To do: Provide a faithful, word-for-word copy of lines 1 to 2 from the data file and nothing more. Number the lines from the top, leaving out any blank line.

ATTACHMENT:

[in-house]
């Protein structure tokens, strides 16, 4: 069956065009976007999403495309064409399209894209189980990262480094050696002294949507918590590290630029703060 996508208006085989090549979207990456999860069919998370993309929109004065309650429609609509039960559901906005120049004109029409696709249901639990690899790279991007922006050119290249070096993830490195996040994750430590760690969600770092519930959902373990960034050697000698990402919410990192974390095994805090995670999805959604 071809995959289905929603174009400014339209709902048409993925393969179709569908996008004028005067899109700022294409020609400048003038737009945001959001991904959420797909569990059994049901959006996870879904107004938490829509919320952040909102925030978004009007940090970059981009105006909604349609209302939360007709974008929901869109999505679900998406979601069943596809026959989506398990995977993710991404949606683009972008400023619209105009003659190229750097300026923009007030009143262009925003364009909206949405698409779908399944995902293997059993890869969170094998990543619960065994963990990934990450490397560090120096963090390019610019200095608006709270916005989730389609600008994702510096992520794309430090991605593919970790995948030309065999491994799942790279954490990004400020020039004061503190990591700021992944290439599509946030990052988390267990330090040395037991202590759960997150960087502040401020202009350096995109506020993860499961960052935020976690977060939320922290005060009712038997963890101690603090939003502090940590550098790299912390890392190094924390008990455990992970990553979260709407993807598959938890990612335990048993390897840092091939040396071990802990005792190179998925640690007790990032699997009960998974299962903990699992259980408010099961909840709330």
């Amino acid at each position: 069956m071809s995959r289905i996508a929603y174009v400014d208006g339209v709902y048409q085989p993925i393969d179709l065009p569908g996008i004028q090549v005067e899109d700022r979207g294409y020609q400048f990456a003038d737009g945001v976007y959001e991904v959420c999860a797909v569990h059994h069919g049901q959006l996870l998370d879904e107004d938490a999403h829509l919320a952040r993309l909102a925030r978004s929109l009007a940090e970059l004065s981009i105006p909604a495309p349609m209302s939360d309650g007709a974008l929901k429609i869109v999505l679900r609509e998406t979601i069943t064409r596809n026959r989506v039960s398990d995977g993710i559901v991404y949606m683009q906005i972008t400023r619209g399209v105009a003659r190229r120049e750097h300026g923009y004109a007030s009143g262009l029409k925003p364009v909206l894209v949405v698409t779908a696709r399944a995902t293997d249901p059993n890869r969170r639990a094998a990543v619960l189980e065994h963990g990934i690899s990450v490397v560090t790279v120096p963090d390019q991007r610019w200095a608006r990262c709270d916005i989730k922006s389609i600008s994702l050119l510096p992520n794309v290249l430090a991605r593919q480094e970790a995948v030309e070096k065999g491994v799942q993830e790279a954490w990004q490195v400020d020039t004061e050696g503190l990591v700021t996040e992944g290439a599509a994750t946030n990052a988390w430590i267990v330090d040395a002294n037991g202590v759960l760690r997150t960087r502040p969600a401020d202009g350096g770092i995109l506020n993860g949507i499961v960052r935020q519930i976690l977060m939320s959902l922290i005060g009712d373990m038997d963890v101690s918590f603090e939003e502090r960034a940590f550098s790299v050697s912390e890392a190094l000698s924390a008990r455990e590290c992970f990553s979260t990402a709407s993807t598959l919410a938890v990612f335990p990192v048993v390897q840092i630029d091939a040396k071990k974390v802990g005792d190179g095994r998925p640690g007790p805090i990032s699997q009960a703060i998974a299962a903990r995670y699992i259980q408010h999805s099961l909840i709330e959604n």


[in-house]
């Protein structure tokens, strides 16, 4: 069956065009976007999403495309064409399209894209189980990262480094050696002294949507918590590290630029703060 996508208006085989090549979207990456999860069919998370993309929109004065309650429609609509039960559901906005120049004109029409696709249901639990690899790279991007922006050119290249070096993830490195996040994750430590760690969600770092519930959902373990960034050697000698990402919410990192974390095994805090995670999805959604 071809995959289905929603174009400014339209709902048409993925393969179709569908996008004028005067899109700022294409020609400048003038737009945001959001991904959420797909569990059994049901959006996870879904107004938490829509919320952040909102925030978004009007940090970059981009105006909604349609209302939360007709974008929901869109999505679900998406979601069943596809026959989506398990995977993710991404949606683009972008400023619209105009003659190229750097300026923009007030009143262009925003364009909206949405698409779908399944995902293997059993890869969170094998990543619960065994963990990934990450490397560090120096963090390019610019200095608006709270916005989730389609600008994702510096992520794309430090991605593919970790995948030309065999491994799942790279954490990004400020020039004061503190990591700021992944290439599509946030990052988390267990330090040395037991202590759960997150960087502040401020202009350096995109506020993860499961960052935020976690977060939320922290005060009712038997963890101690603090939003502090940590550098790299912390890392190094924390008990455990992970990553979260709407993807598959938890990612335990048993390897840092091939040396071990802990005792190179998925640690007790990032699997009960998974299962903990699992259980408010099961909840709330």